Behaviour and Personality
There are a variety of breeds out there, ranging from pedigree to cross breeds, miniature to giant. Each breed and in fact each individual has different needs, from housing to training and these needs to be considered when choosing your dog/puppy. Having a pet is a full time commitment and they are part of your family for up to 15 years depending on which breed you decide on,. It is always a good idea to research what type of dog best suits your lifestyle and what you want to achieve from the companionship before looking at an individual puppy/dog.
Each dog/puppy requires a lot of products for when they first arrive home, including beds, bowls, toys, leads, collars, disinfectant etc. It is best to be prepared and purchase everything before collecting your new companion. You may also need to ‘puppy proof’ your house to ensure that anything that can be chewed or destroyed is put out of reach.
When bringing a dog/puppy home, the place where you got your pet from should supply you with at least a weeks' worth of food. It is advised to feed appropriate for your dog’s life stage, so puppies fed puppy food, adults fed adult food and so on. Your puppy should already be weaned when it comes home, therefore there should be no need to soften food or mix in puppy milk. It is also important to ensure feeding is an interactive experience, so Kongs or puzzle feeders can be used to slow down feeding and make it more entertaining.
If buying a puppy, you will need to train them to toilet outside. Generally puppies are very good at going on a puppy pad or newspaper from an early age – this can then be built upon by moving the puppy pad/newspaper outside, associating a verbal command with toileting outside (such as ‘do your business’) and providing reward based praise when your dog toilets outside. In addition, take them outside regularly, especially after eating or drinking.
There will inevitably be mishaps; it is very important not to punish your dog if they toilet indoors. Instead, remain completely neutral, and pick them up, place them outside and give the verbal command. Then remove the soiling with a biological cleaner, as this will remove the scent.
Most adult dogs will already be toilet trained, but if a dog has come from a rescue background, or has an unknown history, some refresher training might be needed.
Our veterinary nurses are on-hand to assist with any training queries you may have.
Socialisation introduces your puppy to a variety of new experiences in a positive way, so that they do not become fearful of the object/situation. A puppy learns very quickly and it is important to get them used to different noises, people and objects at an early age (from 8-16 weeks). This process helps prevent them from developing anxiety or aggression in later life.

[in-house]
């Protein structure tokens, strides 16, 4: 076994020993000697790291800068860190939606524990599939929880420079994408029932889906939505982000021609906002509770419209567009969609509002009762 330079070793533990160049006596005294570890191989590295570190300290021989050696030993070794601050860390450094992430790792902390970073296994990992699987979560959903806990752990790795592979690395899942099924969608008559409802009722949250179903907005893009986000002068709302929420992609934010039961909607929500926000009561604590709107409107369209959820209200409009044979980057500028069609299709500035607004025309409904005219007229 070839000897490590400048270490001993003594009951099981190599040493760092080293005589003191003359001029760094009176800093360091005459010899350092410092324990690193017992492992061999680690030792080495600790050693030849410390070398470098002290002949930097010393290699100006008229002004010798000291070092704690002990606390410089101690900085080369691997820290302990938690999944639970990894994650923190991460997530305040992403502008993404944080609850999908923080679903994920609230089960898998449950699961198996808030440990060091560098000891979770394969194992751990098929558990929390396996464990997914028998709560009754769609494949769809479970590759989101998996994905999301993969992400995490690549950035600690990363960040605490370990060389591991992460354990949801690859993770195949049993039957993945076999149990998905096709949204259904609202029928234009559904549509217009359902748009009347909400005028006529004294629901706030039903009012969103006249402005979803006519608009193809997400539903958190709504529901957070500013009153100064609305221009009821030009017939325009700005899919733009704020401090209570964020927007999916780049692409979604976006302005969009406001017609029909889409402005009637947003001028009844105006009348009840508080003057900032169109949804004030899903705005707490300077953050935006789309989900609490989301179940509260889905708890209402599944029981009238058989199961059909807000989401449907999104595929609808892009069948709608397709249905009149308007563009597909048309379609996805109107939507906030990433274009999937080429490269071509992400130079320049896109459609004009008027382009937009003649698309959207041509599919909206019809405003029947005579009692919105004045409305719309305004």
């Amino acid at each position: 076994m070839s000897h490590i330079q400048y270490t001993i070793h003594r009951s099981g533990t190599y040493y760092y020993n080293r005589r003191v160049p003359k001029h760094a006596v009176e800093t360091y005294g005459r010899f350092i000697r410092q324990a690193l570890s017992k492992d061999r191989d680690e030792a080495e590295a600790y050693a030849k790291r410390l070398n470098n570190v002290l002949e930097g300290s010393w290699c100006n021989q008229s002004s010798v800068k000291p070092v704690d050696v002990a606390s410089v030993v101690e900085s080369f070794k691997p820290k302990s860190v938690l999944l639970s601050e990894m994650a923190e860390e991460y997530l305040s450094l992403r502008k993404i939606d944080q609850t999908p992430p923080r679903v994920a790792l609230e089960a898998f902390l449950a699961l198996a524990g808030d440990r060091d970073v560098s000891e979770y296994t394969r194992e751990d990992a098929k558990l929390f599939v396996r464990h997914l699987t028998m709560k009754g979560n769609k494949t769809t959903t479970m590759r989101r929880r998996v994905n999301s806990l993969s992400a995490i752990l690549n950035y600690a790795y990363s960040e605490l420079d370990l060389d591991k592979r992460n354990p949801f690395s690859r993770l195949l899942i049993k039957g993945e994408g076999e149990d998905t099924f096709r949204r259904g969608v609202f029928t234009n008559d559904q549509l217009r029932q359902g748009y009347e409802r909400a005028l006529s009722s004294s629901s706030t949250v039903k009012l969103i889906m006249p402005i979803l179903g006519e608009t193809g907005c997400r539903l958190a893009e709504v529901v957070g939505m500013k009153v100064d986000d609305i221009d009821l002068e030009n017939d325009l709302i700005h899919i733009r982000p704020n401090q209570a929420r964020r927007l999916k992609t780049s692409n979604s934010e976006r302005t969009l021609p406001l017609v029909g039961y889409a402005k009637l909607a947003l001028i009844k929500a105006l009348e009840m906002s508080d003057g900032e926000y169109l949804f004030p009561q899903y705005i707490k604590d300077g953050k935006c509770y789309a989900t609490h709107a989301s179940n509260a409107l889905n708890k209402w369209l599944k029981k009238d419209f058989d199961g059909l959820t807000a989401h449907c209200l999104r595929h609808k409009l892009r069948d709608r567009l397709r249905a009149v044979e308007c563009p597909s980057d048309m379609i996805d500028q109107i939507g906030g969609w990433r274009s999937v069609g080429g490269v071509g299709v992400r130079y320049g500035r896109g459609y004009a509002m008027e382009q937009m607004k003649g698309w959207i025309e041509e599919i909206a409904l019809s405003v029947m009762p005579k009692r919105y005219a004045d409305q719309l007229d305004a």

Vaccinations are started from 8 weeks of age and the follow up injection is given 2-4 weeks later. These vaccinations cover against four potentially life threatening diseases – distemper, parvovirus, leptospirosis, infectious canine hepatitis and it also protects against parainfluenza and coronavirus. After these 2 vaccines the dog will then need an annual booster to ensure they still have immunity.
Parasites can be transferred from mother to offspring, animal to animal and environment to animal. It is very important to keep up to date with parasite control. Dogs need to be wormed every 2 weeks until 12 weeks of age, every 4 weeks until 6 months and every 3 months after that. Flea treatment should also be applied every 4 weeks from 8 weeks of age. There are many flea and worming products out there, but your vet or qualified nurse can aid with your decision.
As of April 2016, it will be illegal to own a dog/puppy without a microchip. The microchip is a small electronic chip placed under the skin, usually between the shoulder blades. It has a unique identification number that is registered to that animal. A puppy legally will need to have a microchip implanted before they are 8 weeks old – so be sure to check whether your breeder has organised this.
If you do not want to breed from your dog/puppy, then neutering is a very sensible option. It prevents unwanted litters, undesirable sexually orientated behaviour and help to reduce certain health problems in the future. Male dogs can be castrated from 6 months of age, and females can be spayed between 6-12 months of age depending on their reproductive cycle.
Pet insurance is recommended, to cover costs of essential veterinary care. If your dog/puppy becomes ill or injured it gives you peace of mind that they can receive treatment without the unexpected veterinary costs, which can be very stressful. There are a lot of insurance companies and different covers that can be chosen; it is highly recommended (regardless of insurance provider) that it is a ‘covered for life’ policy, meaning if your pet has an illness that will effect the rest of their life, your insurance company will help with the cost as long as you do not change insurance companies.
Depending on the breed of your puppy/dog, they may need regular grooming. Long haired breeds will require more regular brushing/bathing – this can either be done at home, or via a dog groomer.
It is also advisable to handle their paws regularly, examine their claws, ears and eyes and clean when necessary – this will accustom them to having these areas handled, which reduces their stress levels should they need a veterinary exam or their claws trimmed.
Enjoy your new companion! It is a very exciting time bringing a dog/puppy into your life but it can also be very challenging. There will be good and difficult times, but it is all worthwhile for the companionship and love you will receive.